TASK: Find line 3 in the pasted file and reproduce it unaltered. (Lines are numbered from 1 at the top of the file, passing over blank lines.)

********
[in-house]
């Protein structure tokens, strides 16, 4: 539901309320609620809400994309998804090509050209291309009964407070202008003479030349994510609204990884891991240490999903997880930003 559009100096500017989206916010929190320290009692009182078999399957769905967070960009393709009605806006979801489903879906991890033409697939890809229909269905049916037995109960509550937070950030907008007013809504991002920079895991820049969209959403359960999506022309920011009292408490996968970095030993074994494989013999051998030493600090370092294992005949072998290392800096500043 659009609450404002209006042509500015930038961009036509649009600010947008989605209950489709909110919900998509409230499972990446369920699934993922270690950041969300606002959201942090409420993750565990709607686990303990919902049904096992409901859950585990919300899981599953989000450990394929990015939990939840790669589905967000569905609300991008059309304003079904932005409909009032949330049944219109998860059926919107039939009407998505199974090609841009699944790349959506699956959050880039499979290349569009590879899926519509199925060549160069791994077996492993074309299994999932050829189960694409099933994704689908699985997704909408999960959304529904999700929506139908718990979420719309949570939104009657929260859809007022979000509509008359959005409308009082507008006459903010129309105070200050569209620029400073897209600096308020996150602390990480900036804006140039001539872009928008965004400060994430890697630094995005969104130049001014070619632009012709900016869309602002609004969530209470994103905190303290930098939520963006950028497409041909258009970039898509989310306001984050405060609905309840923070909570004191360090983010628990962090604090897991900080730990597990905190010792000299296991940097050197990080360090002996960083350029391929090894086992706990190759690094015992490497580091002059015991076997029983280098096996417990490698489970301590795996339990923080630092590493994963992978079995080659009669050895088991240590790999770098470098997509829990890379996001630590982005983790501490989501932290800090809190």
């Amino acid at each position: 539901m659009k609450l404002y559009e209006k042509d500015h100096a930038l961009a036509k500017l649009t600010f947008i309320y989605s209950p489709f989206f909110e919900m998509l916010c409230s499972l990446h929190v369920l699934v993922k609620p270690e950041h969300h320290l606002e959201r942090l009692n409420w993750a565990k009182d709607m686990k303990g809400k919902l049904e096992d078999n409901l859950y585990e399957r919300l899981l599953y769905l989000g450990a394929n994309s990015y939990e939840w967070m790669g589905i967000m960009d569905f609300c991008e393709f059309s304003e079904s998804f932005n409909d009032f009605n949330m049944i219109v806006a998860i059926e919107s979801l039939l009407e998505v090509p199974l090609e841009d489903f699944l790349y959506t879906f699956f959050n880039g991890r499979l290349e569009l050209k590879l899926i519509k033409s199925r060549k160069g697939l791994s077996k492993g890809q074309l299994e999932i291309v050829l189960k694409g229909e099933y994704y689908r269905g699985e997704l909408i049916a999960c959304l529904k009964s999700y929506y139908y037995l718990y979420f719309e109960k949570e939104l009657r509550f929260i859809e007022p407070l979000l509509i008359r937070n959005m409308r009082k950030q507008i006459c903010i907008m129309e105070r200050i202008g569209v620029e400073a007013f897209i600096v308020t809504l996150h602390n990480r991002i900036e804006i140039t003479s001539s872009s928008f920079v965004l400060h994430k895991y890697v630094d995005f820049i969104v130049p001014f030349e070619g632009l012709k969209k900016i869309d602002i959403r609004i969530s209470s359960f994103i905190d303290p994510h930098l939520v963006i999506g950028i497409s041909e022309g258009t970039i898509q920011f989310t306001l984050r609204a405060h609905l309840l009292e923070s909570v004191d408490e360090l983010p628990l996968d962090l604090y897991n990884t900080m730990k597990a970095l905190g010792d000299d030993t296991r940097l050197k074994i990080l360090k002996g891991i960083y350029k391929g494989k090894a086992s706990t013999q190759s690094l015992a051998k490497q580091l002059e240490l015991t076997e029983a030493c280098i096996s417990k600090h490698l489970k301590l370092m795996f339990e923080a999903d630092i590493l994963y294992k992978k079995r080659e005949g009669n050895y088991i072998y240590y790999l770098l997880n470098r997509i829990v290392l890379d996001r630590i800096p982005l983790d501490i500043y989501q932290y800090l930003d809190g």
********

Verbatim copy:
């Amino acid at each position: 539901m659009k609450l404002y559009e209006k042509d500015h100096a930038l961009a036509k500017l649009t600010f947008i309320y989605s209950p489709f989206f909110e919900m998509l916010c409230s499972l990446h929190v369920l699934v993922k609620p270690e950041h969300h320290l606002e959201r942090l009692n409420w993750a565990k009182d709607m686990k303990g809400k919902l049904e096992d078999n409901l859950y585990e399957r919300l899981l599953y769905l989000g450990a394929n994309s990015y939990e939840w967070m790669g589905i967000m960009d569905f609300c991008e393709f059309s304003e079904s998804f932005n409909d009032f009605n949330m049944i219109v806006a998860i059926e919107s979801l039939l009407e998505v090509p199974l090609e841009d489903f699944l790349y959506t879906f699956f959050n880039g991890r499979l290349e569009l050209k590879l899926i519509k033409s199925r060549k160069g697939l791994s077996k492993g890809q074309l299994e999932i291309v050829l189960k694409g229909e099933y994704y689908r269905g699985e997704l909408i049916a999960c959304l529904k009964s999700y929506y139908y037995l718990y979420f719309e109960k949570e939104l009657r509550f929260i859809e007022p407070l979000l509509i008359r937070n959005m409308r009082k950030q507008i006459c903010i907008m129309e105070r200050i202008g569209v620029e400073a007013f897209i600096v308020t809504l996150h602390n990480r991002i900036e804006i140039t003479s001539s872009s928008f920079v965004l400060h994430k895991y890697v630094d995005f820049i969104v130049p001014f030349e070619g632009l012709k969209k900016i869309d602002i959403r609004i969530s209470s359960f994103i905190d303290p994510h930098l939520v963006i999506g950028i497409s041909e022309g258009t970039i898509q920011f989310t306001l984050r609204a405060h609905l309840l009292e923070s909570v004191d408490e360090l983010p628990l996968d962090l604090y897991n990884t900080m730990k597990a970095l905190g010792d000299d030993t296991r940097l050197k074994i990080l360090k002996g891991i960083y350029k391929g494989k090894a086992s706990t013999q190759s690094l015992a051998k490497q580091l002059e240490l015991t076997e029983a030493c280098i096996s417990k600090h490698l489970k301590l370092m795996f339990e923080a999903d630092i590493l994963y294992k992978k079995r080659e005949g009669n050895y088991i072998y240590y790999l770098l997880n470098r997509i829990v290392l890379d996001r630590i800096p982005l983790d501490i500043y989501q932290y800090l930003d809190g």